Shanghai is regarded as the most important city on the Chinese mainland by the world's super-rich, according to a recent report.
Ultra high net worth individuals (UHNWI), or those with assets worth at least $30 million, put Shanghai fifth in a global index of important cities after London, New York, Hong Kong and Singapore, global real estate consultancy Knight Frank said.
This is based on the findings of its 2015 Wealth Report, composed in conjunction with the Bank of China International (BOCI).
Miami was sixth followed by Paris, Dubai, Beijing and Zurich.
Within a decade Beijing will see its rating jump from 10th to sixth, it said. The other two Chinese cities will retain their current rankings, it predicted.
"The rising importance of Chinese cities reflects the influence of China's economic power over the past decade and the decade to come," said Ji Yanxun, head of research and consultancy for Knight Frank China.
China will become the most prolific producer of dollar billionaires in the next decade, with 154 more emerging on the scene, the survey showed.
The report tracks the growing number of super-rich in 108 cities from 97 countries.
Over the next decade, two in three cities with the highest number of new billionaires will be Chinese, according to the report. Shanghai alone will contribute an additional 687 UHNWIs over this period, it added.
The top three cities will be Singapore (1,752), Hong Kong (1,251) and New York (1,013).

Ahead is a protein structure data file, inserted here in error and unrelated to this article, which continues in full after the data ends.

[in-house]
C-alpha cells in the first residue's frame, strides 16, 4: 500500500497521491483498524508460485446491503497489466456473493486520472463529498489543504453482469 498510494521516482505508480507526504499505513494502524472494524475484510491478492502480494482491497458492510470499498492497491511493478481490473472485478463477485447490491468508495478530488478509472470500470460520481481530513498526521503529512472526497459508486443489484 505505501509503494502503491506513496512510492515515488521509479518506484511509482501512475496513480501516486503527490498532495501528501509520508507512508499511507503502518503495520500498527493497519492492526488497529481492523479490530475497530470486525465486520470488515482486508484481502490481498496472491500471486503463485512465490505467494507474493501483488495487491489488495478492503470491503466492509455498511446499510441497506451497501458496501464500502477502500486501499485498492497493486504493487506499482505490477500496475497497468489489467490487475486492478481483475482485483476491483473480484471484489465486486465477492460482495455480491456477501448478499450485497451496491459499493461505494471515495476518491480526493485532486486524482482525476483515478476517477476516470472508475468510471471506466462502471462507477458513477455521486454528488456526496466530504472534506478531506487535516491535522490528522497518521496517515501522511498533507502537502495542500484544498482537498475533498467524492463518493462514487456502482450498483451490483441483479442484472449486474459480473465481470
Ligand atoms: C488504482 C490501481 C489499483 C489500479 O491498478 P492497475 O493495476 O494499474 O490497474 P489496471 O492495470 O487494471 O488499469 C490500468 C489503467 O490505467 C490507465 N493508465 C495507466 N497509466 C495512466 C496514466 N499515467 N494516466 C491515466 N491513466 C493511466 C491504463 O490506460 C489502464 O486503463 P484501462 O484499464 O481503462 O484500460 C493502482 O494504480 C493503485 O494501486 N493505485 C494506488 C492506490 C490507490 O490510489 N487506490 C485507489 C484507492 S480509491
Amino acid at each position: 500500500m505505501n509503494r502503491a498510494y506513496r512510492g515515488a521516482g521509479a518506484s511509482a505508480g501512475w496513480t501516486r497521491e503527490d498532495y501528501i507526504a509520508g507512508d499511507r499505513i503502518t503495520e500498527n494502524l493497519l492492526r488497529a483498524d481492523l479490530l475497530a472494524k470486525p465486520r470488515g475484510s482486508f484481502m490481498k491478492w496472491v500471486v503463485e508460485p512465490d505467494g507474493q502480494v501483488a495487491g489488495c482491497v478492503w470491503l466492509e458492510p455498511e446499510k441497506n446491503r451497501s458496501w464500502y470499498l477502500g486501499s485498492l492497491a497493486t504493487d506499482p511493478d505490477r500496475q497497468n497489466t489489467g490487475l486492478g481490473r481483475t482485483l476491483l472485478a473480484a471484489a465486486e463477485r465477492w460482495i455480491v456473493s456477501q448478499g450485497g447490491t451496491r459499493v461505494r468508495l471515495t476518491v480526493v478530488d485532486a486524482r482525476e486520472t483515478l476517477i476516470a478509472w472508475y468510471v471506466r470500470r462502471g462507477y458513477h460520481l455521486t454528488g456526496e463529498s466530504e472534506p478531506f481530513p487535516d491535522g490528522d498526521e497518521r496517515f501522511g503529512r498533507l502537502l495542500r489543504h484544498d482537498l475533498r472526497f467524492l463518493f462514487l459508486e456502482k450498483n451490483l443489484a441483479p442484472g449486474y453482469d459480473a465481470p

"The rise of Chinese UHNWIs will naturally lead to the growing importance of Chinese cities like Shanghai and Beijing," said Yang Yuechen, a director at Knight Frank Shanghai.
Shanghai is one of the nation's business centres. Its economic development will gain traction from the city's new free trade zone and the soon-to-be-opened Disney theme park, Yang added.
"Shanghai has many multinationals, global recognition, and a new pilot free trade zone that will speed up imports and exports, so it is definitely the most important city on the mainland for businessmen like me," said Xia Guangyao. Xia is the chairman of Wenzhou Jialunte Textile & Finery Co Ltd.
According to the report, the world's mega-rich are increasingly interested in buying property in Shanghai for investment purposes.
Super rich mainlanders now own 4.7 homes around the world on average, slightly above their counterparts in Hong Kong (4.6). When it comes to owning houses, no other country can compete.
"China's nouveau rich used to prefer buying properties in first-tier Chinese cities. But recently there has been a growing trend to buy overseas in developed countries," said Yang.
They prefer cities with large Chinese populations like San Francisco and LA or major international centres like London and New York, she said.
Real estate will continue to play a key role in the portfolios of China's UHNWI over the next decade despite moves by some countries to put a lid on the number of Chinese investors in a bid to stop soaring prices, she added.
Yu Ran in Shanghai contributed to this story.